Yesterday's storm threat never really materialized on the dryline in the Texas Panhandle. You may remember how I said in previous blog posts how dryline setups can sometimes just not fire off storms. This was one of those instances.
Overnight last night a squall line of severe storms developed in West Texas and moved eastward. It's currently affecting the I-35 corridor of Texas and causing flooding alongside the severe weather. So why didn't we just cut eastward to chase this line of storms? There are a variety of good reasons. The first issue is that it is very difficult to keep up with a squall line due to its speed. The second is that finding a tornado within a squall line setup can be very difficult and dangerous. Finally, there is much flooding that has been occurring in the portions of Texas that it's affecting now so travel itself could be dangerous.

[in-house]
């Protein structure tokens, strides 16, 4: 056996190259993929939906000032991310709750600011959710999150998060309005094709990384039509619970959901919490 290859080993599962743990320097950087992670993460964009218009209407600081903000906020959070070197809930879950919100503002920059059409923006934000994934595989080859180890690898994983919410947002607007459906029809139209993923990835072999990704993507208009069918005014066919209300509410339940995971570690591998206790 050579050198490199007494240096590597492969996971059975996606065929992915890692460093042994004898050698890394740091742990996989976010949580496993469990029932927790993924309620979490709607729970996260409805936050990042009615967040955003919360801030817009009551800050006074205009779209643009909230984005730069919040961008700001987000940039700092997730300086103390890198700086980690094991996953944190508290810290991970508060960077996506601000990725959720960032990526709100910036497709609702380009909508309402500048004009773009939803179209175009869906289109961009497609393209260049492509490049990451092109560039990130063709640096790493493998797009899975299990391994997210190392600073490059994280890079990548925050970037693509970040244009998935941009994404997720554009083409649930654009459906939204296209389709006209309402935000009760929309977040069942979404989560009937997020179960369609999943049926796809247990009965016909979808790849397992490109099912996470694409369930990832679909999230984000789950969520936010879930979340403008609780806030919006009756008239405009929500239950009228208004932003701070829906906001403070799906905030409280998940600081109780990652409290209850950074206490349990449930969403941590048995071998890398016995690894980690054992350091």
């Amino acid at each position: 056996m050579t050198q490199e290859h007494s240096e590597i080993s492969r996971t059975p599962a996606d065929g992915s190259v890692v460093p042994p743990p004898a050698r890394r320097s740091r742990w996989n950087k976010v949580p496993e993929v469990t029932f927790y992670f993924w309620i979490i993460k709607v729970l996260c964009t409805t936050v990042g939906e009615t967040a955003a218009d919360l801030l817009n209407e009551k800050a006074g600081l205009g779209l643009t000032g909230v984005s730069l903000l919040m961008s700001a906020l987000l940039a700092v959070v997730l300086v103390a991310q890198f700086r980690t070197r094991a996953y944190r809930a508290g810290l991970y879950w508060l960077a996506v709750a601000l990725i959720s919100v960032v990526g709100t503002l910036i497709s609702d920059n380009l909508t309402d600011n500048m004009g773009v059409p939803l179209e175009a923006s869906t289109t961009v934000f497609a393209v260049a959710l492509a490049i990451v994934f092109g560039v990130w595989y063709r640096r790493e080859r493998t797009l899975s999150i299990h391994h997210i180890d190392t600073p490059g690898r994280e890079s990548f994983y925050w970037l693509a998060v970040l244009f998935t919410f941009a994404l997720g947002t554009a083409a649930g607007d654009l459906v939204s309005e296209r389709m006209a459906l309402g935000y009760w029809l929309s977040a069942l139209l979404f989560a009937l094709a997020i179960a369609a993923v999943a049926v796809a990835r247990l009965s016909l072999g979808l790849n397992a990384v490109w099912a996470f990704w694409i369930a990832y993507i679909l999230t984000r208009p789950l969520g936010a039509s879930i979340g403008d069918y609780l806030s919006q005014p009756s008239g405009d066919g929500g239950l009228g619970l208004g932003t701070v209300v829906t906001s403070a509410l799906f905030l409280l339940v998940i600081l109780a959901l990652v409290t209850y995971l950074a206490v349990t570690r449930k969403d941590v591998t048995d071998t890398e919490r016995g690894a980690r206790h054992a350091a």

As of this writing we're in San Angelo, Texas behind the squall line on its southern side to see if we can get some supercells to form where the atmosphere has recovered somewhat, but that may be very difficult to achieve. We've got the dryline in play again alongside some boundaries that are leftover from this morning's storms in the area. We're going to hang out in this region until around 6pm CDT to see how things are going. If it doesn't look like we'll see any renewed storm action today by then we're going to go north as much as we can to setup for tomorrow.
For tomorrow we're looking at chasing in Oklahoma or North Texas. Wednesday is a bit of a change in scenery as West Kansas could be in play. Both days have Slight Risk areas in place from the Storm Prediction Center. Tuesday's risk area is on the left and Wednesday's on the right in the images below. We'll see what we find today until then!